Met ITchief warns of data sharing delays

The Metropolitan Police's director of information has warned that the force could struggle to meet the deadlines for police...

The Metropolitan Police's director of information has warned that the force could struggle to meet the deadlines for police intelligence sharing set out by the Home Office.

A timetable for introducing information sharing between forces and for a full national intelligence system was laid down after the Bichard Inquiry into the murder of Soham schoolgirls Holly Wells and Jessica Chapman.

I-PLX, a national index of people on whom police forces hold information, is due to be available by the end of this year and should be in full use by September 2006, according to the Police IT Organisation, which is managing its introduction.

However, Ailsa Beaton, the Met's director of information, said, "Ideally we would provide every bit of information that we have got about everyone into this national nominal index."

She added that the Met has got the information and can work with it, but it has "significant work to do" to be able to make this data available to other systems. The Met has several million files, with much of its data held in free text fields, and it is not always simple to extract.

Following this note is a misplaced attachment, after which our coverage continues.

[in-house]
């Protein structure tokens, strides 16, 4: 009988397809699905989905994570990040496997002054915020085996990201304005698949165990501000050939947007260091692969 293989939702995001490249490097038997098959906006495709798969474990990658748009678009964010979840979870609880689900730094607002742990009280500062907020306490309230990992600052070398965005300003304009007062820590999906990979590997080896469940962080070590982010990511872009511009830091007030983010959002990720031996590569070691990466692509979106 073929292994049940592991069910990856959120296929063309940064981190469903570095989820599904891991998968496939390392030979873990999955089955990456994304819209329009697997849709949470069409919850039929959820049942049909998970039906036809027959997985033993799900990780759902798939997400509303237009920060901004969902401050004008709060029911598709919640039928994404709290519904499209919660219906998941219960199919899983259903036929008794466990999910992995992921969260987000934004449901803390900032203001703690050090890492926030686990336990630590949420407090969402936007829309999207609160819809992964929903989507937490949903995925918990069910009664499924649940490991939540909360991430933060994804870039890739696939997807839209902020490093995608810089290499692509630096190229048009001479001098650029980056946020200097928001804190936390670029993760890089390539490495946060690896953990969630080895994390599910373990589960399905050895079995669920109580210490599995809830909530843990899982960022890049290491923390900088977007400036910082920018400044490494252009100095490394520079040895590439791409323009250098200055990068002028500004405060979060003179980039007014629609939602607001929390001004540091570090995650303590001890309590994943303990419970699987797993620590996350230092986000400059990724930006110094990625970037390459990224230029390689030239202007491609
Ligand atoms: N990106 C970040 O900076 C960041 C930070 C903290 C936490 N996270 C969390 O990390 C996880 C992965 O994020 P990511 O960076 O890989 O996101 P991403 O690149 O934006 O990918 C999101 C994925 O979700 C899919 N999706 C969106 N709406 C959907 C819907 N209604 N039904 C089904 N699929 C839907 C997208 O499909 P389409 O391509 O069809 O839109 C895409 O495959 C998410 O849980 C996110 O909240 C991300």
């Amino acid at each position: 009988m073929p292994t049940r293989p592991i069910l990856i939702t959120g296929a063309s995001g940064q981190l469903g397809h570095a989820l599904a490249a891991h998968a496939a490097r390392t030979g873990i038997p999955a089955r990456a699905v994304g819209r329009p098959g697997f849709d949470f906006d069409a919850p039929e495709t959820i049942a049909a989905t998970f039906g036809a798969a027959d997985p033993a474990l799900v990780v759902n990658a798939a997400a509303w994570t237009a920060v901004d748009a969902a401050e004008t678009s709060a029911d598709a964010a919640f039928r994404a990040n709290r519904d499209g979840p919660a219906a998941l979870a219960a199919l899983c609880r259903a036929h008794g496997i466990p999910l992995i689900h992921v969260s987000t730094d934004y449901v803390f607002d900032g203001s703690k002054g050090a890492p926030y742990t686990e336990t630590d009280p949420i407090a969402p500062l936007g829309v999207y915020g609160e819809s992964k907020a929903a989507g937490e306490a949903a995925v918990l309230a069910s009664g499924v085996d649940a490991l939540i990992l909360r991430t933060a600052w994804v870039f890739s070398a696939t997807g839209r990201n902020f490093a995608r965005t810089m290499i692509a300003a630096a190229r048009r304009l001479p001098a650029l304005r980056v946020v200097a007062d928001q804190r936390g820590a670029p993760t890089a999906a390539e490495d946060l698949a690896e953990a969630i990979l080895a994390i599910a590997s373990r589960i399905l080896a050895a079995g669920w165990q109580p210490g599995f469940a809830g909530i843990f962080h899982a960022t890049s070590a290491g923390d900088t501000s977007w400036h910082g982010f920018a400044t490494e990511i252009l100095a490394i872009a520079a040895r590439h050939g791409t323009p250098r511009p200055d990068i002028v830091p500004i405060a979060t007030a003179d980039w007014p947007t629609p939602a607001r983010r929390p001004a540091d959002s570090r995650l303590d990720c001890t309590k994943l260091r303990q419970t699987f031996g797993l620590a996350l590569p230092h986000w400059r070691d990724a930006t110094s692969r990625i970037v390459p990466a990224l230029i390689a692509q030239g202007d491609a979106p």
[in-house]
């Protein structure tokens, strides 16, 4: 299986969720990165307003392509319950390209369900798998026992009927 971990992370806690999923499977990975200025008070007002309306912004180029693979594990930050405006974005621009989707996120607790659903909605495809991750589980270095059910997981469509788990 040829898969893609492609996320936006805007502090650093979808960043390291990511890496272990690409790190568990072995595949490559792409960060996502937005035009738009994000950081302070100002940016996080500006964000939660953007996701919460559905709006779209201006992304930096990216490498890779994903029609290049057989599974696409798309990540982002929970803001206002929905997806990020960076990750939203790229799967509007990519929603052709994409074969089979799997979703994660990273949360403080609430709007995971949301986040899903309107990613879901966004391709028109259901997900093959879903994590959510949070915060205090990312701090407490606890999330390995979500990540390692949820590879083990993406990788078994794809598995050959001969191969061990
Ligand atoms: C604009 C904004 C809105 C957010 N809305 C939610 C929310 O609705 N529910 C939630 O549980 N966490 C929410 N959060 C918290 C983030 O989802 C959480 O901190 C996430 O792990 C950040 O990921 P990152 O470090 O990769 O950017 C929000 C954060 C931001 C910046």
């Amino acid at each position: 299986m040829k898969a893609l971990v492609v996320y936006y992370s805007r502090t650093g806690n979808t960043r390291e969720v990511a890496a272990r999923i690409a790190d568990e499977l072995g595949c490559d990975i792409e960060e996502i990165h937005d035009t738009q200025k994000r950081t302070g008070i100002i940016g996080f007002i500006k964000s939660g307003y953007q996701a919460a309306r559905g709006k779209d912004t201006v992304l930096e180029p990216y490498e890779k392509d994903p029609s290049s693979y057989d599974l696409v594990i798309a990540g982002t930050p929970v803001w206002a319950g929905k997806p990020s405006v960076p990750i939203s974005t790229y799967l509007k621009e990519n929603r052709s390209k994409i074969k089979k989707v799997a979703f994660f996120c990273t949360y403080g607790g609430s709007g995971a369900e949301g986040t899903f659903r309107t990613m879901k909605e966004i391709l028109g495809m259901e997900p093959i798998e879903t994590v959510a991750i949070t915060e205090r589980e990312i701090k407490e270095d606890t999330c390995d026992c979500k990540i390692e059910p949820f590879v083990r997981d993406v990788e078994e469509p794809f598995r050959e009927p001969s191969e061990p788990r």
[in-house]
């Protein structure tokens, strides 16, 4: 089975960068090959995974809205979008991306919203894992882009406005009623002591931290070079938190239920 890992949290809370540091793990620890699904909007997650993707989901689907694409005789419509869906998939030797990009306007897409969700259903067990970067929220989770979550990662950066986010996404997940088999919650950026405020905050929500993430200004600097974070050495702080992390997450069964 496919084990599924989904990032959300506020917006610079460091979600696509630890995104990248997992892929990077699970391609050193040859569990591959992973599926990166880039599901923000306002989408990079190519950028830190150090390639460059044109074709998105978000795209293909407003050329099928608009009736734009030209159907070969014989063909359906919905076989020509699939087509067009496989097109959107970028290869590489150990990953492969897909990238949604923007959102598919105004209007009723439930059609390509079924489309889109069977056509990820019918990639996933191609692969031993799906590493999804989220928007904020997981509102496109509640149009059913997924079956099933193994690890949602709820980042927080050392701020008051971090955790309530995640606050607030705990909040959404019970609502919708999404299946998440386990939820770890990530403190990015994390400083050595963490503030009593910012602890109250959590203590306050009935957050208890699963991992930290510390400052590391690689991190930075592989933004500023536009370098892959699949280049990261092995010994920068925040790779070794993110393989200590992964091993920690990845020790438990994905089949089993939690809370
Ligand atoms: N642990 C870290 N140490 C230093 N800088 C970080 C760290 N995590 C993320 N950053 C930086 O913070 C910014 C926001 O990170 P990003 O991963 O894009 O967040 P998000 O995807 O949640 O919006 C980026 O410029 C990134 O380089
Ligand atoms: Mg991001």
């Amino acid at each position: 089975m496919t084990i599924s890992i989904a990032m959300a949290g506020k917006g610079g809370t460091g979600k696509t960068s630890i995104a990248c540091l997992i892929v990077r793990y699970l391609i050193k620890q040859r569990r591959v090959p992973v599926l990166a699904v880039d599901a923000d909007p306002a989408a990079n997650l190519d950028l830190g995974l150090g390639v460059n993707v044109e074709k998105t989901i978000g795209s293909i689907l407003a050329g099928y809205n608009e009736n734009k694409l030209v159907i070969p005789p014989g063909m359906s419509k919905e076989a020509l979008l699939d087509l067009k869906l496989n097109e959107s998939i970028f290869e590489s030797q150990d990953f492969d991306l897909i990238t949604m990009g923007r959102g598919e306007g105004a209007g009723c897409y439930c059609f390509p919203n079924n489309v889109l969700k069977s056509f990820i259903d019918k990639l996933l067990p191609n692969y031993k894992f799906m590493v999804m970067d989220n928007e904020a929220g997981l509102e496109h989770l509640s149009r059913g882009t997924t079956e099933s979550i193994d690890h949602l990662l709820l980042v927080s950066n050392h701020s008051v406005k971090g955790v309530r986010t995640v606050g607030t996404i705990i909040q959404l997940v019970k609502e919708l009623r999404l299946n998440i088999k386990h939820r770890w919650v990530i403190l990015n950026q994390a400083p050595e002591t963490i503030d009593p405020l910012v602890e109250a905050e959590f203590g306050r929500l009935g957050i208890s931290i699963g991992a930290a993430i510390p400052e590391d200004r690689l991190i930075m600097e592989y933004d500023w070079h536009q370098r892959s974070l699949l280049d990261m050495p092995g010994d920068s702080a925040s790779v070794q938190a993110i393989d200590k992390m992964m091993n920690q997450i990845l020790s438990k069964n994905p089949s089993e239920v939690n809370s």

Emphasising her commitment to meet the information sharing requirements, Beaton said, "One of the big issues for us is around funding. It is all very well for people to come up with recommendations about what we need to do, but where is the money coming from?"

Once I-PLX is rolled out, police forces are expected to implement a national intelligence system, dubbed Impact, which is currently at the planning stage.

Information and intelligence are vital to the Met, said Beaton. "But we have never had the information strategy, the investment or the infrastructure to be able to put the kind of systems in place that you need to have all the information that you have got at your finger tips and be able to deliver that to where it is needed."

This could mean accepting national systems will be easier for the Met than other forces which already have advanced systems in place, she added.

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